oklahoma city criminal attorney

Federal Criminal Defense Lawyer

If you have been arrested and/or indicted for a federal offense, you face fierce prosecution by the United States Government.  The federal government possesses unlimited resources at its disposal and federal investigators often build their case over months or even years before prosecutors present the case to a grand jury.  In fact, by the time the United States Attorney’s Office presents evidence to a grand jury, the AUSA (Assistant United States Attorney) is ready for trial and fixated on obtaining a conviction.  Approximately ninety-seven percent (97%) of federal criminal trials result in conviction.  However, Elliott C. Crawford is among the three percent (3%) of federal criminal defense attorneys who have secured “NOT GUILTY” verdicts in federal court.


A federal offense is a crime that is made illegal by U.S. federal legislation.  The jurisdiction of the federal courts is set forth in Article 3, Section 2, of the United States Constitution.  Federal courts are courts of limited jurisdiction because they can hear only two (2) main types of cases: (1) Diversity of Citizenship and (2) Cases Involving Federal Question.  For a federal court to have jurisdiction over a criminal case, the crime to be prosecuted must either have been created pursuant to an express or implied constitutional grant of authority, or must have been committed in an area owned by or under the exclusive control of the federal government.  Federal crimes include but are not limited to:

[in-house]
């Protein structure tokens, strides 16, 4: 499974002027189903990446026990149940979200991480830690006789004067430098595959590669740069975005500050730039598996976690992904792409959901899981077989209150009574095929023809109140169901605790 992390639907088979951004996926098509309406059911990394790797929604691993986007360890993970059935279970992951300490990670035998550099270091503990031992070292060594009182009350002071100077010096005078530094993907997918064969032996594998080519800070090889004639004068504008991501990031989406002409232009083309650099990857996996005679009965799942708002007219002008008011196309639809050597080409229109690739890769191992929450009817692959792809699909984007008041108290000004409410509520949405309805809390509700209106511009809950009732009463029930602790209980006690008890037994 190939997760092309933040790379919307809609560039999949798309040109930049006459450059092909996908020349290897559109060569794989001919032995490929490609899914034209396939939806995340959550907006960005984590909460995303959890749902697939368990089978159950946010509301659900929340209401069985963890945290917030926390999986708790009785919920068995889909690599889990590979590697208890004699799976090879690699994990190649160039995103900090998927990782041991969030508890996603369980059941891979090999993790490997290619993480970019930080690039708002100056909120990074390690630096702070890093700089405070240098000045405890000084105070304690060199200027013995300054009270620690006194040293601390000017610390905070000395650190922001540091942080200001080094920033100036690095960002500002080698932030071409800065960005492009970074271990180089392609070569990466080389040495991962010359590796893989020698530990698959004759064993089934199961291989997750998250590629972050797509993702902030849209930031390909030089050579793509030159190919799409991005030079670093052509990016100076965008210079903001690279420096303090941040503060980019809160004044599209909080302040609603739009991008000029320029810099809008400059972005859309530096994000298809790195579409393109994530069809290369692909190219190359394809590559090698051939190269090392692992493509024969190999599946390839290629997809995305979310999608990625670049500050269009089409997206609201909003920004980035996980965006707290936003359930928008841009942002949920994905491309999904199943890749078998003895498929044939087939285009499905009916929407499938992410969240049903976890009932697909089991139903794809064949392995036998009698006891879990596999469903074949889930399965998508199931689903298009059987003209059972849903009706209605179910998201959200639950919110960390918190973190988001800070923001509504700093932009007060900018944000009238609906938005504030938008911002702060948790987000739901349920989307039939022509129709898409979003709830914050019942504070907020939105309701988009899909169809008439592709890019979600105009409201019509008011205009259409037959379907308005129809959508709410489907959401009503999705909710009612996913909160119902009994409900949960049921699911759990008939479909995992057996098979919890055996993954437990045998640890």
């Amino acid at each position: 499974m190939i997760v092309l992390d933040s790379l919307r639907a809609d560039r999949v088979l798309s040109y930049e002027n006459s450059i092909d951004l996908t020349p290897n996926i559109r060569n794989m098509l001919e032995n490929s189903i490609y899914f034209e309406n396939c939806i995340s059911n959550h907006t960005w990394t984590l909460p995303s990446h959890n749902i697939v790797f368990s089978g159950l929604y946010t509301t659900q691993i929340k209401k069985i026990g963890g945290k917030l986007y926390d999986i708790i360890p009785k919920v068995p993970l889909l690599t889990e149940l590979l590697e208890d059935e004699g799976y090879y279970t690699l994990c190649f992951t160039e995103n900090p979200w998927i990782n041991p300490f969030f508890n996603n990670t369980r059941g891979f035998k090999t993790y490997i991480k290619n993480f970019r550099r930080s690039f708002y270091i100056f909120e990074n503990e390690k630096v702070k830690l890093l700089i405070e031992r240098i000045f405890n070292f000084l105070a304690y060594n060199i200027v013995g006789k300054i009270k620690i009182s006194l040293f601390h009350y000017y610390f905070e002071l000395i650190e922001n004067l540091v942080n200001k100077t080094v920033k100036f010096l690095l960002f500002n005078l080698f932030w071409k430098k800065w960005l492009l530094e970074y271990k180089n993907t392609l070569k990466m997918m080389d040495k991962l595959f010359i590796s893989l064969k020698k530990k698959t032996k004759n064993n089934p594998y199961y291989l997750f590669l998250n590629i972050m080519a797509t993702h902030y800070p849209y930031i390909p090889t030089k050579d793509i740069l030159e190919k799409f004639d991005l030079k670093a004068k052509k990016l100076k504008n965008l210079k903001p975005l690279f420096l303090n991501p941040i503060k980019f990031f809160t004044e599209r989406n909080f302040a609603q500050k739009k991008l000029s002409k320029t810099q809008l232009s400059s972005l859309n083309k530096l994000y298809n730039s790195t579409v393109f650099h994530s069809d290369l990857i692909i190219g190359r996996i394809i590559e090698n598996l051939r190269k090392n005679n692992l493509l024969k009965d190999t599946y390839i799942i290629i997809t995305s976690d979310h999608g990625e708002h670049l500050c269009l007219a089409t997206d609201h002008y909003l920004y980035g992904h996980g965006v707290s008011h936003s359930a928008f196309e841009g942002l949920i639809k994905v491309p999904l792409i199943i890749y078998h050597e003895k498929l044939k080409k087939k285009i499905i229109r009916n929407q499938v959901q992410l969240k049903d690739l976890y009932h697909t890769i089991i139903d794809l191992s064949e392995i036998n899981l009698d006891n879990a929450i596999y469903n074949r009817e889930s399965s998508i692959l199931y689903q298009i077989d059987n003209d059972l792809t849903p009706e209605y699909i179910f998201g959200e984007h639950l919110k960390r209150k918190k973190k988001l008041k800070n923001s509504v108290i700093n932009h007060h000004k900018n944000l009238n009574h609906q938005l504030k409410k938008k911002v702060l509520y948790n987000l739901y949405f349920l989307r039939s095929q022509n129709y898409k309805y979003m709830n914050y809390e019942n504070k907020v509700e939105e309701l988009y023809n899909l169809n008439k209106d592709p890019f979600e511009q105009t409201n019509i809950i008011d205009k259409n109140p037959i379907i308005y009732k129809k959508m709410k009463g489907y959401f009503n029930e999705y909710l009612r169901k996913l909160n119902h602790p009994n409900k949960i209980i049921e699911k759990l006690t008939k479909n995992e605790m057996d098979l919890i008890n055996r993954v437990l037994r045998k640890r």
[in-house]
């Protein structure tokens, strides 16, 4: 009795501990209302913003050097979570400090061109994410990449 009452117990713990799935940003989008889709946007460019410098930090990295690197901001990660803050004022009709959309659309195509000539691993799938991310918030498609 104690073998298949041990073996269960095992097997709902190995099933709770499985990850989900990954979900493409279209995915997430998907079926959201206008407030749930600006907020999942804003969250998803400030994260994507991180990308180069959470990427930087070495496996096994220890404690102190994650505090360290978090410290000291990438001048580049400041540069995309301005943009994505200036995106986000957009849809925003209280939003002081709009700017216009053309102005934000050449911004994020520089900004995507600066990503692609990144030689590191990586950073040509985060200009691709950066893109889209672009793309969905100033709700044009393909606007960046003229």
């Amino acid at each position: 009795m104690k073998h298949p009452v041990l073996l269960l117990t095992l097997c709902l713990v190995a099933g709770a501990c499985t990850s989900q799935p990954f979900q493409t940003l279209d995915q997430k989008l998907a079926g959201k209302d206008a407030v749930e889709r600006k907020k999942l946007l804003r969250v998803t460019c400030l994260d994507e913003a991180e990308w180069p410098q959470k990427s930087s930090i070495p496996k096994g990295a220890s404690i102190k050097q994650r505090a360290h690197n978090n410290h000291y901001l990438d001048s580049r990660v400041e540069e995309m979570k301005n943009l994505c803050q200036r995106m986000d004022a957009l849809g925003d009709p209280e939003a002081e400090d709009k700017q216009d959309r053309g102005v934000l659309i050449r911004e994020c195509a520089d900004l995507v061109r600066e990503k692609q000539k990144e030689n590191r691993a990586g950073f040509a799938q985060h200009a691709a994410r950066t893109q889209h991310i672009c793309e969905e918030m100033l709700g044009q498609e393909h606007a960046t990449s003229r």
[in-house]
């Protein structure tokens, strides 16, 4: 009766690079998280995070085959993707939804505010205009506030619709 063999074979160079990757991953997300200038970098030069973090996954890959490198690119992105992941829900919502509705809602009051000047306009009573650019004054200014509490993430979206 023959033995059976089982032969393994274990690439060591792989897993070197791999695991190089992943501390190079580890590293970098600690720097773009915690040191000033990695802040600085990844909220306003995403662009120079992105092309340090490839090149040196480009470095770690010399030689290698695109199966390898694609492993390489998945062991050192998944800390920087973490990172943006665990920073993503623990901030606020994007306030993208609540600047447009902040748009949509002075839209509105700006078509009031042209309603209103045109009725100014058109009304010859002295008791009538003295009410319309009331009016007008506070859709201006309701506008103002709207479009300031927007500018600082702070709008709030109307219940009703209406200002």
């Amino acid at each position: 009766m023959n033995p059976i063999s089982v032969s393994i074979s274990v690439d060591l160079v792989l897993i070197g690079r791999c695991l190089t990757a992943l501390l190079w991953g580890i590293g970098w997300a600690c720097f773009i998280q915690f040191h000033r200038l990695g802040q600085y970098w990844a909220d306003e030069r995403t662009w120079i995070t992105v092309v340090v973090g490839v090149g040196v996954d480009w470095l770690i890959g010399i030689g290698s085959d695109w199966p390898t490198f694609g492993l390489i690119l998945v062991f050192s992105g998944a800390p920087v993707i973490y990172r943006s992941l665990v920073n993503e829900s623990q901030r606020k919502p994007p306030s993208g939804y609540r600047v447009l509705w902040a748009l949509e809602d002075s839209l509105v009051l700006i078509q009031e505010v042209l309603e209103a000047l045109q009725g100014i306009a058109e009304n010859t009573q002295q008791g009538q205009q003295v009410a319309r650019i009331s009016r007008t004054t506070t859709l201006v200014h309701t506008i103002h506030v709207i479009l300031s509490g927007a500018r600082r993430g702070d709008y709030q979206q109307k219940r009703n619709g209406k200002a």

• Drug Offenses
  • Fraud Crimes
  • Theft and Embezzlement
  • Public Corruption
  • Extortion and Blackmail
  • Violent Crimes
  • White Collar Crimes
  • Weapon Offenses
  • Internet Offenses
  • Conspiracy Offenses
  • Counterfeiting and Forgery
  • Mail Fraud
  • Piracy
  • Terrorism
  • Crimes Involving Interstate Commerce

Federal offenses are investigated by federal law enforcement agencies such as:

  • Federal Bureau of Investigation
  • Drug Enforcement Administration
  • United States Secret Service
  • Bureau of Alcohol, Tobacco, Firearms, and Explosives
  • United States Marshals Service
  • United States Postal Inspection Service
  • Immigration and Customs Enforcement

If you have been contacted by federal law enforcement, simply ask whether you are a suspect, person of interest, or possible witness.  If you are either a suspect, person of interest, or law enforcement refuses to disclose your status, INVOKE YOUR RIGHT TO REMAIN SILENT and request to have an attorney present during questioning.


The 5th Amendment to the Constitution of the United States provides in part that “no person shall be held to answer for a capital, or otherwise infamous crime, unless on a presentment or indictment of a Grand Jury . . . .”  A grand jury, which normally consists of 16 to 23 members, hears evidence presented by the AUSA and determines whether there is probable cause to believe that a crime was committed and that a specific individual committed the crime.  If the grand jury finds probable cause (12 grand jurors must vote in favor of the indictment) then it will return a written statement of the charges called an “indictment” or “true bill”.  In contrast, if the grand jury does not find probable cause, the grand jury will return a “no bill/not a true bill”.